31 August 2010

Theology and the new physics: classical physics and the Newtonian world-view

5.2 The scientific revolution

The century and a half from the middle of the sixteenth century to the end of the seventeenth is, with some justification, regarded as a watershed in the development of the natural sciences. Beginning with the publication of Nicolaus Copernicus’ De revolutionibus (On the Revolutions of the Celestial Spheres) in 1543 and culminating in the appearance of Isaac Newton’s Principia mathematica (Mathematical Principles of Natural Philosophy) in 1687, a succession of radical thinkers revolutionised the disciplined study of the physical world. Among the main achievements of these early scientists were the establishment of a potentially simpler heliocentric model of the solar system in preference to the geocentric model favoured at the time (Copernicus, 1473–1543); the application of experimental method and mathematical analysis to the study of motion (Galileo, 1564–1642); the refinement and mathematisation of the heliocentric model (Kepler, 1571–1630); and the grand synthesis of these elements to show that all the situations under consideration, whether Earthbound or celestial, could be explained in terms of three mathematical laws of motion and a law of universal gravitation (Newton, 1642–1727).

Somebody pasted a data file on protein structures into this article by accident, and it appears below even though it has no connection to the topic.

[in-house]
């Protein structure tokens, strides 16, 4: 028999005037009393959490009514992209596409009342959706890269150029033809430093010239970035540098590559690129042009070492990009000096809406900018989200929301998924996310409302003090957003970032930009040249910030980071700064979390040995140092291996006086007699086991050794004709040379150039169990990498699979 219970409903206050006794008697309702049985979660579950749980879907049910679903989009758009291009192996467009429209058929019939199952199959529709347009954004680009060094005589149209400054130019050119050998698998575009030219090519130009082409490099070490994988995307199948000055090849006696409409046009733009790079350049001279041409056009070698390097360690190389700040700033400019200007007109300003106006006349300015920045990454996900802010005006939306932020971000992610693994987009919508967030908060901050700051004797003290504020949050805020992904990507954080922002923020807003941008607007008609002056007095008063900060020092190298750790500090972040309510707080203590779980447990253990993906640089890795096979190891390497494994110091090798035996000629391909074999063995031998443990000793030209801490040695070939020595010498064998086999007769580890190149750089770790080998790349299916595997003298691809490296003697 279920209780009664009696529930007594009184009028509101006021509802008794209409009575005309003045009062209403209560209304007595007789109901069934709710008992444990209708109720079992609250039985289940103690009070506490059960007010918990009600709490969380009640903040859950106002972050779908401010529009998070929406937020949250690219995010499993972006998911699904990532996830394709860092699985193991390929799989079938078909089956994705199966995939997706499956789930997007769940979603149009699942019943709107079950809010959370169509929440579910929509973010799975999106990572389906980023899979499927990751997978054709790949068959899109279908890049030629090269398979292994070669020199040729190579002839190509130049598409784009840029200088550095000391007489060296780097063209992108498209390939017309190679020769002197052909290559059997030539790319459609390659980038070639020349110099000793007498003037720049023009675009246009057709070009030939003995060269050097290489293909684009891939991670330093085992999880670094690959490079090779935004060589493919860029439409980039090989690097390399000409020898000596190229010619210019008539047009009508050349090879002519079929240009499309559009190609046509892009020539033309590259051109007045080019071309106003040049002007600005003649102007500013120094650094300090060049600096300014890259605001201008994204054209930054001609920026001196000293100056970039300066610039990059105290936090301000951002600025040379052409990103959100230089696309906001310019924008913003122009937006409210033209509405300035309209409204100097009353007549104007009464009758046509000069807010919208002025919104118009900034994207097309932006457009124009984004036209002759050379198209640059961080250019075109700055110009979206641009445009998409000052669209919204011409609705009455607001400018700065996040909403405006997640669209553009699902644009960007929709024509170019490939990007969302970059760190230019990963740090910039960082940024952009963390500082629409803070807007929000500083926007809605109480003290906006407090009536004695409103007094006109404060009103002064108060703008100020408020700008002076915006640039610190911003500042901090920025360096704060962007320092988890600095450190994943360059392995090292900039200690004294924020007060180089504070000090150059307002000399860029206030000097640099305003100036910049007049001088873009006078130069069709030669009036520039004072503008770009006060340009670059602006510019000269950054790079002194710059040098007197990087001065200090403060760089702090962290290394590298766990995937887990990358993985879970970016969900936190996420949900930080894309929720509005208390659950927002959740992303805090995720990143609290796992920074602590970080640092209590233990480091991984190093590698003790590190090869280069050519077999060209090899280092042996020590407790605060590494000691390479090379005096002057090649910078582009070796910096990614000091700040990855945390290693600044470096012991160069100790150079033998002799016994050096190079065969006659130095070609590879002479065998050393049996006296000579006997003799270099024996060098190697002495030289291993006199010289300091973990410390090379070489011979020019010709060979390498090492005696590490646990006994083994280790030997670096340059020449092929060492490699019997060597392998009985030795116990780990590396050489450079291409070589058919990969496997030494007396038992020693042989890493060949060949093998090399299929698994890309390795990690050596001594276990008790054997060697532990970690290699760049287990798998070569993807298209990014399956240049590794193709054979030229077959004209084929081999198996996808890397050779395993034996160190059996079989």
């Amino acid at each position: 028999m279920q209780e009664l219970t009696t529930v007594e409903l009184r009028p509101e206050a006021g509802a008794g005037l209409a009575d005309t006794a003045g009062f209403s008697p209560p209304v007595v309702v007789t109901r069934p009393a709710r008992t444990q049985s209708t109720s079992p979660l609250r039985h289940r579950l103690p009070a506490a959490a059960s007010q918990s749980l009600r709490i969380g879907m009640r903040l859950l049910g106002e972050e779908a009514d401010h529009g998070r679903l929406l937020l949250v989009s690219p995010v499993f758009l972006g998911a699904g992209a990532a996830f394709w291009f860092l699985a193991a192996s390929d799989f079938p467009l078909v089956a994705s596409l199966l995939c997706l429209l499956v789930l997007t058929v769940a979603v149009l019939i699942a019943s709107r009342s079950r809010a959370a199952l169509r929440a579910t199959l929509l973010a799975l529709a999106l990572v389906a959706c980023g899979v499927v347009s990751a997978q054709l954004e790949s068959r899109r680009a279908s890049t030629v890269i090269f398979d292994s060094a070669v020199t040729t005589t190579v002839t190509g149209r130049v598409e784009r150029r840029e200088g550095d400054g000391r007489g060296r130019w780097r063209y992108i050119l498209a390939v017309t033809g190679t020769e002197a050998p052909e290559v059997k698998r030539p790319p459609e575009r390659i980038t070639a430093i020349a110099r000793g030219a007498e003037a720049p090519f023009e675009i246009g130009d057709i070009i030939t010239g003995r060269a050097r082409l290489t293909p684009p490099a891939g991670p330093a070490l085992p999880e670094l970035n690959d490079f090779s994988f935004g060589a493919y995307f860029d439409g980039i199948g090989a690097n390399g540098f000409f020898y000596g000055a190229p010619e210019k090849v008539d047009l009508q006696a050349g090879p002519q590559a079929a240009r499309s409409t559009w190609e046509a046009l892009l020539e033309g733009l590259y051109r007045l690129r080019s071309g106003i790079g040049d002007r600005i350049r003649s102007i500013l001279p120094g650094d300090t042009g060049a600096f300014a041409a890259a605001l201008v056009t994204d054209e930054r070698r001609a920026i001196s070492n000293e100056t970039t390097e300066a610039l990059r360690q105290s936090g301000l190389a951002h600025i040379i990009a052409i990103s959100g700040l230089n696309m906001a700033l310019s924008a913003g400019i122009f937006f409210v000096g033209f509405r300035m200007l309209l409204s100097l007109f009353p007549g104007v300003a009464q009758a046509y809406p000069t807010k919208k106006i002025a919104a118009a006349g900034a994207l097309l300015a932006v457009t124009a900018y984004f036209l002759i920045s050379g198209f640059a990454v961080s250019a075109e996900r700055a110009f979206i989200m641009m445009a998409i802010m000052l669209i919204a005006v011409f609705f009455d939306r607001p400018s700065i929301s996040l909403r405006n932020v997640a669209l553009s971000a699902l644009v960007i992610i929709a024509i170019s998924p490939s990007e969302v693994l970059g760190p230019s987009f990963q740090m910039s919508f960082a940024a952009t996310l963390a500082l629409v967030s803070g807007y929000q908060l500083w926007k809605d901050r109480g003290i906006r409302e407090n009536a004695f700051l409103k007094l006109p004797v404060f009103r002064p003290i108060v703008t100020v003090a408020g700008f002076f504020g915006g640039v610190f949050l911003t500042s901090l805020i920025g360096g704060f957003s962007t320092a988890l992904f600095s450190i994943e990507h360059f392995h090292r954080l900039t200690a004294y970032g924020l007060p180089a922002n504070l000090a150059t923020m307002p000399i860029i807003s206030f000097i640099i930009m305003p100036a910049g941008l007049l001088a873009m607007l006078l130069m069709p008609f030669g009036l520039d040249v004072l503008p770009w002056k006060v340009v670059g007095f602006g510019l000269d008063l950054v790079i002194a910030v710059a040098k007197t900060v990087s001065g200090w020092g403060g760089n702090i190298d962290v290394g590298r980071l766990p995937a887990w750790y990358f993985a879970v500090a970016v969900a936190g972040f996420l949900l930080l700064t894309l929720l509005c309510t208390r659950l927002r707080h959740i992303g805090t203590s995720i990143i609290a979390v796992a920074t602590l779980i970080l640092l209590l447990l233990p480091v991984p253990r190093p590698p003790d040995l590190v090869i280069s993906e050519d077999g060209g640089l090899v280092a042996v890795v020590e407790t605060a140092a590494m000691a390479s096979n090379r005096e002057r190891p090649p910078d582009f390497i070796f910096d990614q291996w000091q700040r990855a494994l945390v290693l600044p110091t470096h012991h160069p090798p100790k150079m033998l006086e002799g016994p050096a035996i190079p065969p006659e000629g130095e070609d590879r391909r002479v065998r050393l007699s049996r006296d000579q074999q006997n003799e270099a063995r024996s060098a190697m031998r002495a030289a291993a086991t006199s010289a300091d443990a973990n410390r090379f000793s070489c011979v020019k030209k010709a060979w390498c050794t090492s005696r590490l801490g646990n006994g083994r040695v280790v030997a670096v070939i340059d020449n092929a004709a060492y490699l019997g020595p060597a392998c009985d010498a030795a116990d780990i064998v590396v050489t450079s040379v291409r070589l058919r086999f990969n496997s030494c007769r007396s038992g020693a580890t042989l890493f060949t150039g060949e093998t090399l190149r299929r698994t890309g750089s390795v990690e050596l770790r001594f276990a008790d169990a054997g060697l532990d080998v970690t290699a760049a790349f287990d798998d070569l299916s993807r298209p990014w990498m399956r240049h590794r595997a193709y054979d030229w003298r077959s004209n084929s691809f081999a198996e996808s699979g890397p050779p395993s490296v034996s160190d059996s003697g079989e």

Certain common assumptions regarding the nature of the physical world may be gleaned from this body of scientific work. Natural phenomena appear to be unimaginably complex but the founders or modern physics were committed to the view that underlying this complexity the world was rational and simple. In pursuit of this simplicity, they rejected the qualitative approach of traditional Aristotelian physics in favour of an emphasis on measurement. This reinforced a tendency (traceable back as far as the Ancient Greek philosopher Democritus) to distinguish between primary and secondary qualities. The former (mass, extension and duration) can be quantified and measured accurately, and were thought to be characteristic of an object in itself. They were, therefore, amenable to the combination of experimentation and mathematical analysis adopted by classical physics. Secondary qualities (such as colour, temperature and hardness), by contrast, could not be measured accurately and were, at that time, dismissed as subjective. The world envisaged by early modern science was well ordered, stable and predictable. Indeed subsequent generations of classical physicists were prepared to argue that, in principle, the future motion of every particle in the universe is predictable given an accurate knowledge of their positions, masses and velocities at some arbitrary point in time (see our discussion of Laplace in 1.17).